In the 21st century, cities will account for 90 percent of global population growth, 80 percent of CO2 emissions, and 75 percent of global use of energy, water and food. For the first time in history, the majority of the world’s human population resides in cities. The United Nations estimates that by 2050 this number will grow to almost three-quarters of the world’s population. While global population approaches ten billion, large urban areas are becoming megacities. People are moving to cities to find employment, education, health care, arts and music and higher standards of living. The success of these growing urban communities depends upon ample supplies of water, food, and energy, as well as an understanding of the energy demand, use, and impacts associated with providing these resources both reliably and sustainably.
The 2014 Energy Summit will bring international stakeholders to UW-Madison for a robust discussion of pressing technical and policy-related energy issues facing the world. With a focus on addressing energy challenges and demands associated with urbanization and the growing population, the program will unite prominent industry leaders, researchers, policymakers and students. Attendees will connect with UW-Madison resources, network with one another and share perspectives on the future of energy.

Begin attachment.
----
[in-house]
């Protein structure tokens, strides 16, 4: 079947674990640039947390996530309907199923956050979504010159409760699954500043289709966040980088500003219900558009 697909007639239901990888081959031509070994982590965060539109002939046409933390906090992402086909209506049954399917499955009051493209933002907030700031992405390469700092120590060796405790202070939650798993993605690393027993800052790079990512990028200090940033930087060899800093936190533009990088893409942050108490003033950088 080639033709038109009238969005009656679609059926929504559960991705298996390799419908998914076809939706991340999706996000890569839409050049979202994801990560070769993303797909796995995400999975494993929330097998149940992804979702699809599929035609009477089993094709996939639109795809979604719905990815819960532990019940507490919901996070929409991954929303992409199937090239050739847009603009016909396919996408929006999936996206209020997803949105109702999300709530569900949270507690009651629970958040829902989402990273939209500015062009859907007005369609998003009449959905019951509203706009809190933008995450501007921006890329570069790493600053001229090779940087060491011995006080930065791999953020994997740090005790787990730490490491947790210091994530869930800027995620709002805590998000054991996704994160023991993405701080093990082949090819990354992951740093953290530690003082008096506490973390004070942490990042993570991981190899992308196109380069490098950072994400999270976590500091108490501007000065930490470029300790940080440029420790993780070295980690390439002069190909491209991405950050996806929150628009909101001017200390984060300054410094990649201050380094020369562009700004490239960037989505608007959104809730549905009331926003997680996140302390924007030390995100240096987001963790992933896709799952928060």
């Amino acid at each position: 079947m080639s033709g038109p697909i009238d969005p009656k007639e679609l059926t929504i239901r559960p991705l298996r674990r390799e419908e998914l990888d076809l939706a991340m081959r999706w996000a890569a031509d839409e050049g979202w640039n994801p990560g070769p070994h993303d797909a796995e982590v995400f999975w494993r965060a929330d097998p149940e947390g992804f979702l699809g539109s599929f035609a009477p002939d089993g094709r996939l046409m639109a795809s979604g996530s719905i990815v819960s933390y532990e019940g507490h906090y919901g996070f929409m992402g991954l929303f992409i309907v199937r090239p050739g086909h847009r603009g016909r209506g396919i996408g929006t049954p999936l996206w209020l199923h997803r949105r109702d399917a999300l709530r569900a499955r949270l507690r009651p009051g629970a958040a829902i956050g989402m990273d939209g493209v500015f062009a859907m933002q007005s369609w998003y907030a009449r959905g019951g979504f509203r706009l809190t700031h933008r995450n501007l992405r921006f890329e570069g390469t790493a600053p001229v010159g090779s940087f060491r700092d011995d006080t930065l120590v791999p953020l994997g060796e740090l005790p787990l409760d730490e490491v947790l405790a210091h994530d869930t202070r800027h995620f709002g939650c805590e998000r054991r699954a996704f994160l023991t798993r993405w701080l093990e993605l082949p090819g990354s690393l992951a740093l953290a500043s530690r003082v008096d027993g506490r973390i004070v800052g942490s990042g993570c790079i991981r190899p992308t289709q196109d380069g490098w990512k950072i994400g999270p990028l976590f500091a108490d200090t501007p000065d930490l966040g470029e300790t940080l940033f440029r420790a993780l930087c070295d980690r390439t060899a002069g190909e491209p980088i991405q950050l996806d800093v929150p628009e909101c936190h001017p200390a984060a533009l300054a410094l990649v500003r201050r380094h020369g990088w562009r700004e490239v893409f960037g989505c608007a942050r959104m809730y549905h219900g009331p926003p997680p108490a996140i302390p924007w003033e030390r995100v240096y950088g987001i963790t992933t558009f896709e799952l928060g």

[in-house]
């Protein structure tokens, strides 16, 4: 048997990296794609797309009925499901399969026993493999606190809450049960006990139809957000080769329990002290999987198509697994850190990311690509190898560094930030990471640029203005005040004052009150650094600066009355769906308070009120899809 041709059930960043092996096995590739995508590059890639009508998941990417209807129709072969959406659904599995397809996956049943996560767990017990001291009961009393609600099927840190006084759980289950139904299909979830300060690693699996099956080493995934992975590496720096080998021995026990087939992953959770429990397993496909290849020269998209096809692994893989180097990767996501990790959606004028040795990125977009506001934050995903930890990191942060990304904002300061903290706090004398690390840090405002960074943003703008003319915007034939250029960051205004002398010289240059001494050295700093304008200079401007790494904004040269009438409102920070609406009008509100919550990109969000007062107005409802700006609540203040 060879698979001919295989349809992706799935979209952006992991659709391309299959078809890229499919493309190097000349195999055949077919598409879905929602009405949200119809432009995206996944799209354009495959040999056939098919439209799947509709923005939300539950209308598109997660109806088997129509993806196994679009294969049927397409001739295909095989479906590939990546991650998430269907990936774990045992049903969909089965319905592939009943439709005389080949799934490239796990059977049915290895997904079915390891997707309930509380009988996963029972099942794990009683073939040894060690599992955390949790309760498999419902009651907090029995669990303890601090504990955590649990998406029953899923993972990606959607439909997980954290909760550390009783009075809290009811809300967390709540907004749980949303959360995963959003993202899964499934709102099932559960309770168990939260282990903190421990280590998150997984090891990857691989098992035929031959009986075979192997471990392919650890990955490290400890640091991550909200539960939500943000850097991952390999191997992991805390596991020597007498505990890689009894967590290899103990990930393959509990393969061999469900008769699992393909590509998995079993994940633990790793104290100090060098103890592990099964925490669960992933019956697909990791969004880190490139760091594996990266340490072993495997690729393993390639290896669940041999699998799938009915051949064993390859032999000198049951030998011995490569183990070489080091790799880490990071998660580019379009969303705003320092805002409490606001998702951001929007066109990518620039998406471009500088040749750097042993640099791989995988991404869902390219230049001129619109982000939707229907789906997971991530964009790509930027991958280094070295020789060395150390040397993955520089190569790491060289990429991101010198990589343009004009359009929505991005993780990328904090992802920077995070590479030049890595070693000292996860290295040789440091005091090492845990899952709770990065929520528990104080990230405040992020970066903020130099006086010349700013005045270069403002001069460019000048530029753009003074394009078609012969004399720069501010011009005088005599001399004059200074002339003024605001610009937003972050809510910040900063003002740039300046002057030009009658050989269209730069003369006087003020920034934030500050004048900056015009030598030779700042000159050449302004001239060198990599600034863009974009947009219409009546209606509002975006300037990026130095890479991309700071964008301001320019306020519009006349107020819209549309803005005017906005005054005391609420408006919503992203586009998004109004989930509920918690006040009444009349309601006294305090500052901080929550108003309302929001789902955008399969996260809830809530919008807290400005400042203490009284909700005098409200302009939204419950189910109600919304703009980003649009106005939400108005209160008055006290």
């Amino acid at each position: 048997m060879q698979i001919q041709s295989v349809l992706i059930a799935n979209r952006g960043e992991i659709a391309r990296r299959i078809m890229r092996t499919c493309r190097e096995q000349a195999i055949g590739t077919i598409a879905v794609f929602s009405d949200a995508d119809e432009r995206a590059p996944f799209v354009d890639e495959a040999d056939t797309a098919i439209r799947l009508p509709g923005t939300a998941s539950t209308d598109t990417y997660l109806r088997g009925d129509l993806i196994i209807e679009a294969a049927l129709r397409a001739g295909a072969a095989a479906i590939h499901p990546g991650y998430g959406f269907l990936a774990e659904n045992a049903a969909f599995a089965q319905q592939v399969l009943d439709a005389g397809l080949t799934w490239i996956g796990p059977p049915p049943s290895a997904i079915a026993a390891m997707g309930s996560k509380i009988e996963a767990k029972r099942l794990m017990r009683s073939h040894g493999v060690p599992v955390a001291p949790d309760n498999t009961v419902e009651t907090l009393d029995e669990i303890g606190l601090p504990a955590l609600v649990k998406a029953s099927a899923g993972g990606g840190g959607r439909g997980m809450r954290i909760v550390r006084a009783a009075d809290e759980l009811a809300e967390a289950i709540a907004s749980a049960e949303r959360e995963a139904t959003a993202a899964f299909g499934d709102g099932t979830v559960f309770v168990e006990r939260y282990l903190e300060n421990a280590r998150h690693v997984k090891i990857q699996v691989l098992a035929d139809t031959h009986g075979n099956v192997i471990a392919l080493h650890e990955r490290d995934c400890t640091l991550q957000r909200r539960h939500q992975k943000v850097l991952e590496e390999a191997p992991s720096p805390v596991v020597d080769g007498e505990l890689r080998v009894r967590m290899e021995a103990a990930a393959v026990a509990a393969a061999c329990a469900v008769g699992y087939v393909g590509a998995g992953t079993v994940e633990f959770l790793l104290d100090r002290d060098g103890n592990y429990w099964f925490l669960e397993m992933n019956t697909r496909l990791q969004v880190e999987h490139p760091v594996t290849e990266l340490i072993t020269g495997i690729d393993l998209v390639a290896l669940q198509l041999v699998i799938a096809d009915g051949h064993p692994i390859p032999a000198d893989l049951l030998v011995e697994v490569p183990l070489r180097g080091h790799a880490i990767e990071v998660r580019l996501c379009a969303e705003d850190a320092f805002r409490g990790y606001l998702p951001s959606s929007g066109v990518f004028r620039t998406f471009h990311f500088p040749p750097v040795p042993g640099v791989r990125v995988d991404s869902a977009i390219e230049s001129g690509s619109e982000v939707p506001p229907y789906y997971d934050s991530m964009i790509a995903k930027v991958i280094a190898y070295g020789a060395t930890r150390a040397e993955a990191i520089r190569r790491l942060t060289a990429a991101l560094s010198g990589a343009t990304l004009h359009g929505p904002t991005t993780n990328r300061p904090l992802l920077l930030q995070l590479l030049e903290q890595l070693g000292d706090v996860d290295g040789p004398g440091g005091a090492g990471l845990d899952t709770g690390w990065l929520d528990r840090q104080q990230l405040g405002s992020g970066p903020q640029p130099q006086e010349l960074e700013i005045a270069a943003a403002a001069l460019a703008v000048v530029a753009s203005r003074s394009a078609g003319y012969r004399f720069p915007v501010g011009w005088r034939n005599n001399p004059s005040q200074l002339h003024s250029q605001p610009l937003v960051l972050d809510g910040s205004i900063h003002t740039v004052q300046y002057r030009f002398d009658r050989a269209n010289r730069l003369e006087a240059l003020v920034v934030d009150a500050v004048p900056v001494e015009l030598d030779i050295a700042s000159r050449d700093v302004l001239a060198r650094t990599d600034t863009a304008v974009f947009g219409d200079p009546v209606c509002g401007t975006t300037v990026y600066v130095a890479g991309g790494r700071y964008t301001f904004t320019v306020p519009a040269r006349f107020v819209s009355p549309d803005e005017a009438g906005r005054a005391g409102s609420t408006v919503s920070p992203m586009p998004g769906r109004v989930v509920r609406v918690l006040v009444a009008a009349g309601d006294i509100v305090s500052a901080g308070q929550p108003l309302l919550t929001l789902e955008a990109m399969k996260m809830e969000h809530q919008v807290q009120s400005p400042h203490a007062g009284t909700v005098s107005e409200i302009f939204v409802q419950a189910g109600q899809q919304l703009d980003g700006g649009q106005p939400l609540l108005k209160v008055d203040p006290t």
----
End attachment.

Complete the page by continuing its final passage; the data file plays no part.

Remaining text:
Alice Madden, Principal Deputy Assistant Secretary, Office of Intergovernmental and External Affairs, U.S. Department of Energy
As Principal Deputy Assistant Secretary for Intergovernmental and External Affairs in the Office of Congressional and Intergovernmental Affairs, Alice Madden serves as the interface between the U.S. Department of Energy and state, local, and tribal governments, and other relevant constituencies. Under her leadership, the Office of Intergovernmental and External Affairs facilitates the exchange of information between the Department and stakeholders regarding the development and implementation of energy policies and programs, and fosters an active dialogue with constituencies to ensure their views are considered as part of the Department's decision-making processes.
Featured Panel: Perspectives on Future Cities